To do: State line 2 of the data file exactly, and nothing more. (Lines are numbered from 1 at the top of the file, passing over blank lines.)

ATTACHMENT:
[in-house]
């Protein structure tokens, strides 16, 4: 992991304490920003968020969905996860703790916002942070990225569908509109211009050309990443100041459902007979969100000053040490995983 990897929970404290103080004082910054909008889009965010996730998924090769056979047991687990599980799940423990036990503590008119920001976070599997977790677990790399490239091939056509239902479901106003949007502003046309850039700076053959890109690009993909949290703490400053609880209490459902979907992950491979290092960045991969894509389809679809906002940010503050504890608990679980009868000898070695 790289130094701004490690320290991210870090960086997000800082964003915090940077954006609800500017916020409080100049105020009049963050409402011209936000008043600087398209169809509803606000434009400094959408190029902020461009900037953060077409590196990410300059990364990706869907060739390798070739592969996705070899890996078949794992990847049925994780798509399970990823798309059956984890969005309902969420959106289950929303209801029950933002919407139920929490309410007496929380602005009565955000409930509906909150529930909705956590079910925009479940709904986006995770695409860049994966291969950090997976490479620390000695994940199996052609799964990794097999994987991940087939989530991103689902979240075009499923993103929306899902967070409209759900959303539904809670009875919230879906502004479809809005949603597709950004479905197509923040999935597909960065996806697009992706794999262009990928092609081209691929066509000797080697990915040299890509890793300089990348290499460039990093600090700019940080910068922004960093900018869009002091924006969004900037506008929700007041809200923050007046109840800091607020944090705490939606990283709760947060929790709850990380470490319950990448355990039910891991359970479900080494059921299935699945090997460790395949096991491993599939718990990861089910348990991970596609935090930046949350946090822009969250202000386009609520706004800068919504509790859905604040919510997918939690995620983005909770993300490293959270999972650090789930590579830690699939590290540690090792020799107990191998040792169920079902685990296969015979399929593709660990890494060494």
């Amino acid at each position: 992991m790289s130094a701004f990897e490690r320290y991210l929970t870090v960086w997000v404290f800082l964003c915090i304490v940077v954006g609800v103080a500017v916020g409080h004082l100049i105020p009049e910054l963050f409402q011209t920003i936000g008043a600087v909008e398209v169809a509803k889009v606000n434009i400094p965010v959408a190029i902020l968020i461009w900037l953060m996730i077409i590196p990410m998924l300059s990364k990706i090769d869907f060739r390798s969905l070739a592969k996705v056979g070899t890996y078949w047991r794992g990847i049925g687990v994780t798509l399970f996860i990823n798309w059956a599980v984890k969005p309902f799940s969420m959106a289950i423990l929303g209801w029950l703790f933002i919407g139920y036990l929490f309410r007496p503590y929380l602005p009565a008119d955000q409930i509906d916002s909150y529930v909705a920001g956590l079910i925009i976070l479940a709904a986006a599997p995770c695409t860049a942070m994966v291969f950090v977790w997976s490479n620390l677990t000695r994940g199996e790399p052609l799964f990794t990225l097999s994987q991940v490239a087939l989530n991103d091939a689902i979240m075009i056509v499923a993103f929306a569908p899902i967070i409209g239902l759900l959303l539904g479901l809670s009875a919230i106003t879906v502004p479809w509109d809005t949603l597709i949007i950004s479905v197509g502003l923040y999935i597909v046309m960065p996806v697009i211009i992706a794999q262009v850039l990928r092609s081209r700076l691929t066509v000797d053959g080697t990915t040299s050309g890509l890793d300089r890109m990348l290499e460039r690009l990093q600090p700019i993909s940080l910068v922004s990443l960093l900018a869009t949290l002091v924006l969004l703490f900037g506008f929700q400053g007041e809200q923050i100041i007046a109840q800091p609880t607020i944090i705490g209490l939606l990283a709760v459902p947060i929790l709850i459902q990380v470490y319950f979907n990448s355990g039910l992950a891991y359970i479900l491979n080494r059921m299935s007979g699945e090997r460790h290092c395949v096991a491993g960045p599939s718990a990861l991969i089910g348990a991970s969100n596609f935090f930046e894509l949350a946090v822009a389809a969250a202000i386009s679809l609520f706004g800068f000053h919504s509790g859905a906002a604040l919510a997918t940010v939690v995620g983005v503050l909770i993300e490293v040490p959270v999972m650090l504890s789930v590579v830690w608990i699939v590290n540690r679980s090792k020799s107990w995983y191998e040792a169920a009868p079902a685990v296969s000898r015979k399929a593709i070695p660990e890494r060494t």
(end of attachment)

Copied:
């Protein structure tokens, strides 16, 4: 992991304490920003968020969905996860703790916002942070990225569908509109211009050309990443100041459902007979969100000053040490995983 990897929970404290103080004082910054909008889009965010996730998924090769056979047991687990599980799940423990036990503590008119920001976070599997977790677990790399490239091939056509239902479901106003949007502003046309850039700076053959890109690009993909949290703490400053609880209490459902979907992950491979290092960045991969894509389809679809906002940010503050504890608990679980009868000898070695 790289130094701004490690320290991210870090960086997000800082964003915090940077954006609800500017916020409080100049105020009049963050409402011209936000008043600087398209169809509803606000434009400094959408190029902020461009900037953060077409590196990410300059990364990706869907060739390798070739592969996705070899890996078949794992990847049925994780798509399970990823798309059956984890969005309902969420959106289950929303209801029950933002919407139920929490309410007496929380602005009565955000409930509906909150529930909705956590079910925009479940709904986006995770695409860049994966291969950090997976490479620390000695994940199996052609799964990794097999994987991940087939989530991103689902979240075009499923993103929306899902967070409209759900959303539904809670009875919230879906502004479809809005949603597709950004479905197509923040999935597909960065996806697009992706794999262009990928092609081209691929066509000797080697990915040299890509890793300089990348290499460039990093600090700019940080910068922004960093900018869009002091924006969004900037506008929700007041809200923050007046109840800091607020944090705490939606990283709760947060929790709850990380470490319950990448355990039910891991359970479900080494059921299935699945090997460790395949096991491993599939718990990861089910348990991970596609935090930046949350946090822009969250202000386009609520706004800068919504509790859905604040919510997918939690995620983005909770993300490293959270999972650090789930590579830690699939590290540690090792020799107990191998040792169920079902685990296969015979399929593709660990890494060494």